Master Gardeners: September is time for garden preparation
Originally published by Doug Jimerson
Edited by John Green
According to our Local weathermen we will experience cooler weather patterns including low humidity, and Autumn-like day and evening temperatures for a week! Meaning Autumn has finally arrived- okay, okay…perhaps I’m grasping at straws, but cooler weather is my cue to begin Fall lawn, vegetable and flower garden tasks in preparation of Winter but also replenishing the soil for Spring. It’s a great time to make your garden more colorful with new plantings for Fall since most Summer flowers are waning. Use the following tips as a guideline to help you start building your vibrant Fall gardens:
Plant Annual Flowers
September is an ideal time to add annual flowers to your garden, such as begonia, ageratum, zinnia, and celosia. They thrive in the mild autumn temperatures and bloom through the early winter. Make certain to water them daily for the first week or two to help get them established. Also, mulching them will maintain consistent soil moisture. For instant impact plant chrysanthemums and pansies. That’s what you’ll get when you add ready-to-bloom mums and pansies to beds, borders, and containers. These easy-care plants relish cool weather and provide an injection of color in your September Garden. Look for stocky plants that are still in bud so that you can enjoy them longer. Mums in full bloom are great as immediate focal points but won’t last as would bud specimens.
Improve Your Soil
Fall is a great time to improve the soil in your garden. After you remove dead and dying vegetables and flowers, spread a 2- to 3-inch-deep layer of rotted manure or compost over the surface of the soil. Spade or rototill it into the top several inches of soil and rake smooth. If the area had been mulched previously, just spread the soil amendments over the mulch and then rototill everything at the same time. In smaller beds, use a garden fork to turn the soil.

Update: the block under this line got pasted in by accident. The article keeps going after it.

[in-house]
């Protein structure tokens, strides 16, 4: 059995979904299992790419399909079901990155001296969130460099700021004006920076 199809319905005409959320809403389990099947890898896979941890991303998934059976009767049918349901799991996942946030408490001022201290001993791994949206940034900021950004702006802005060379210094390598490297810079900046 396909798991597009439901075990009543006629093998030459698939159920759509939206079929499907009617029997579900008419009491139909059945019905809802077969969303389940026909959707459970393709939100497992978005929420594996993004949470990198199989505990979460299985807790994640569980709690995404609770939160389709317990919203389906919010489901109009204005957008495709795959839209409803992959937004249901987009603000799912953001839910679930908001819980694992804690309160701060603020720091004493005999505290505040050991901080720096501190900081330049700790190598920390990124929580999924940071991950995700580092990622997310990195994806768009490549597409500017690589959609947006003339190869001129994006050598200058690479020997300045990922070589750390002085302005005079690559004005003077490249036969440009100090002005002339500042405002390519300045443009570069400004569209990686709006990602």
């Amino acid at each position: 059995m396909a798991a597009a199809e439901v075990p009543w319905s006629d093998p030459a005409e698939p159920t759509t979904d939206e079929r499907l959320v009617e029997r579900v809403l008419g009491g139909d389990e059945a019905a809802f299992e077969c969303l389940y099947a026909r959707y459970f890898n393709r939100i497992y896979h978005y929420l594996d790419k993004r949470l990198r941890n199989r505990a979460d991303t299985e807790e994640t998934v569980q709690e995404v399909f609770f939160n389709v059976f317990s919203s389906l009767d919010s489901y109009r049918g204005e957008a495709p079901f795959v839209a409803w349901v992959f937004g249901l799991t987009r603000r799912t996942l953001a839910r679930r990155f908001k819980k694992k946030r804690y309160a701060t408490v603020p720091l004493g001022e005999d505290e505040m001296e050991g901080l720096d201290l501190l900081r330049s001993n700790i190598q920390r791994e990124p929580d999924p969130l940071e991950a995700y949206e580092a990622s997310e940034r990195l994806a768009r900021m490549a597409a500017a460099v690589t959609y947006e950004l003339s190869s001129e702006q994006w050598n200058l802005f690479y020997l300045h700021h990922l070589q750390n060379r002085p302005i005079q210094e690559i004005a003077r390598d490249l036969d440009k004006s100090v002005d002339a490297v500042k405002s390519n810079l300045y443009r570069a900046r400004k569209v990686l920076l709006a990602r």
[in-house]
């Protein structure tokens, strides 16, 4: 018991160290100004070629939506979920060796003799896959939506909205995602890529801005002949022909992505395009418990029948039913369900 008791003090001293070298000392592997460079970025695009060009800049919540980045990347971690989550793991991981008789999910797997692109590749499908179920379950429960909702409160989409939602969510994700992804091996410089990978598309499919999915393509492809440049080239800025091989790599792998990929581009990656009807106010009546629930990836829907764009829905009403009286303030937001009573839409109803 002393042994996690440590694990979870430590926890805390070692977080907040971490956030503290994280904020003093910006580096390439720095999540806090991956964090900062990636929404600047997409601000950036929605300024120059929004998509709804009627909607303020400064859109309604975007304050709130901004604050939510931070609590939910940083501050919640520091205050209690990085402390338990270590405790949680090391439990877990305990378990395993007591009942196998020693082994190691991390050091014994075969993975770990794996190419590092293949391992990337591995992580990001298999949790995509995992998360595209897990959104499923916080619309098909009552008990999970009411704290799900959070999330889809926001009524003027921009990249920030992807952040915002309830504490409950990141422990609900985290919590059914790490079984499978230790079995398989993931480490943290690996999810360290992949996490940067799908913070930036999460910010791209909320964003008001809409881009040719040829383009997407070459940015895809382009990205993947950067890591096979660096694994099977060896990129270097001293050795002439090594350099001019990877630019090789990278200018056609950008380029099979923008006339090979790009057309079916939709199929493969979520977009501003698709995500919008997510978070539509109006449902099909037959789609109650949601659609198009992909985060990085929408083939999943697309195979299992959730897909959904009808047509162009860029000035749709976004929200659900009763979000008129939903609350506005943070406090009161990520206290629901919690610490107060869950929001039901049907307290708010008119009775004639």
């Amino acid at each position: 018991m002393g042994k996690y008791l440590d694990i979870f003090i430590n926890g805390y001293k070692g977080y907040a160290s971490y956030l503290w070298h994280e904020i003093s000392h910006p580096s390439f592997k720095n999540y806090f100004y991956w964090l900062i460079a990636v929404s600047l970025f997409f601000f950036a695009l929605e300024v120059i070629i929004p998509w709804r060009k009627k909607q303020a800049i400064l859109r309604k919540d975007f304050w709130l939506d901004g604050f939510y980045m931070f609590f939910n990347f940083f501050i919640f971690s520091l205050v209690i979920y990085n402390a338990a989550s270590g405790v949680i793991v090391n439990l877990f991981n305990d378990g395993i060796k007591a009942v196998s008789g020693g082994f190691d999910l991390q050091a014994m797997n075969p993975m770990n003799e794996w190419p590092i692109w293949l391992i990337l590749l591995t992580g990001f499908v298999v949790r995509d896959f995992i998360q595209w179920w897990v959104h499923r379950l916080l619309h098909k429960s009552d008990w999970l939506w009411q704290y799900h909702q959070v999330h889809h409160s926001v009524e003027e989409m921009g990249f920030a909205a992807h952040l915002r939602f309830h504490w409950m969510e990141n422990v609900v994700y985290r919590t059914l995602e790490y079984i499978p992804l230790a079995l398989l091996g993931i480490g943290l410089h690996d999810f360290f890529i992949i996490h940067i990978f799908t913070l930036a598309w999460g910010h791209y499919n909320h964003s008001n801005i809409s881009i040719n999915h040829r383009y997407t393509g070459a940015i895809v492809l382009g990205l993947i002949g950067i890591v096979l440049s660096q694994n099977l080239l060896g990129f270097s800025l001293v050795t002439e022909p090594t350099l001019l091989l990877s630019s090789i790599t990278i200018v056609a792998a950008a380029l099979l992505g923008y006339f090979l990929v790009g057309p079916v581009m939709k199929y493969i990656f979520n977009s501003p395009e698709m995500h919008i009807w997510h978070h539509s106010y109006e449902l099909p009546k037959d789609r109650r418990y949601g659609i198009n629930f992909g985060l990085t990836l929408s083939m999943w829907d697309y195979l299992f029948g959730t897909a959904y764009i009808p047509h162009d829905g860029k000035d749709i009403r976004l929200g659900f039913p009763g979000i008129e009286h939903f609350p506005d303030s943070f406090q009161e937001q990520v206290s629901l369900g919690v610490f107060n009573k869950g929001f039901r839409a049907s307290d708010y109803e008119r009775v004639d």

Plant Spring-Flowering Bulbs
Enjoy a bounty of bloom in your garden next year by planting spring-flowering bulbs now. Tulips, daffodils, crocus, hyacinths, and other early-bird bloomers can be massed in beds by themselves or tucked in between established perennials and shrubs. Planting bulbs is easy you can either dig individual holes drop the bulb in then cover with soil or dig one large hole and toss in a dozen or more bulbs. Planted this way, they’ll pop up in one impressive drift of color.
Clean Up Vegetable Gardens
The best way to prevent insects and diseases from affecting your vegetable garden next year is to clean it up this fall. Always remove rotting fruit, diseased foliage, or dead vines as soon as they appear. This is especially true with crops such as tomatoes, potatoes, melons, and squash. Pests and diseases love to overwinter on these vegetables if they are left in the garden to rot. Do not compost these plants but instead burn discard to mitigate risk of pathogens introduced into next year’s vegetable garden.
Enhance your Landscape
September is an ideal time to add shrubs and trees to your landscape. Hydrangeas, roses, and other flowering shrubs and trees flourish during the cool, moist fall weather. Just be sure to do a little research before you add any plants to your landscape: Look for varieties that are hardy for our climate and won’t grow too large for the space you have. Remember even the smallest sapling will eventually grow into a tree which could swallow your home if planted too close.
Improve Your Lawn
Give your lawn some attention this month. It’s also the season to control perennial weeds such as clover and dandelion. These weeds prepare for winter by pulling nutrients and starches from their leaves into their roots. When you apply a lawn herbicide in the Fall, the plants will also draw the chemical into their roots and die. Our Southern grasses such as Bahia, Bermudagrass, Zoysia, and St. Augustine can also be fertilized this month. Choose a fertilizer that contains controlled-release nitrogen that will feed the turf as it needs it.
For more information or to have your gardening questions answered please contact Orange County TX Master Gardeners via the following:
Facebook: Orange County Texas Master Gardeners Association.
Orange County Master Gardner Helpline: (409) 882-7010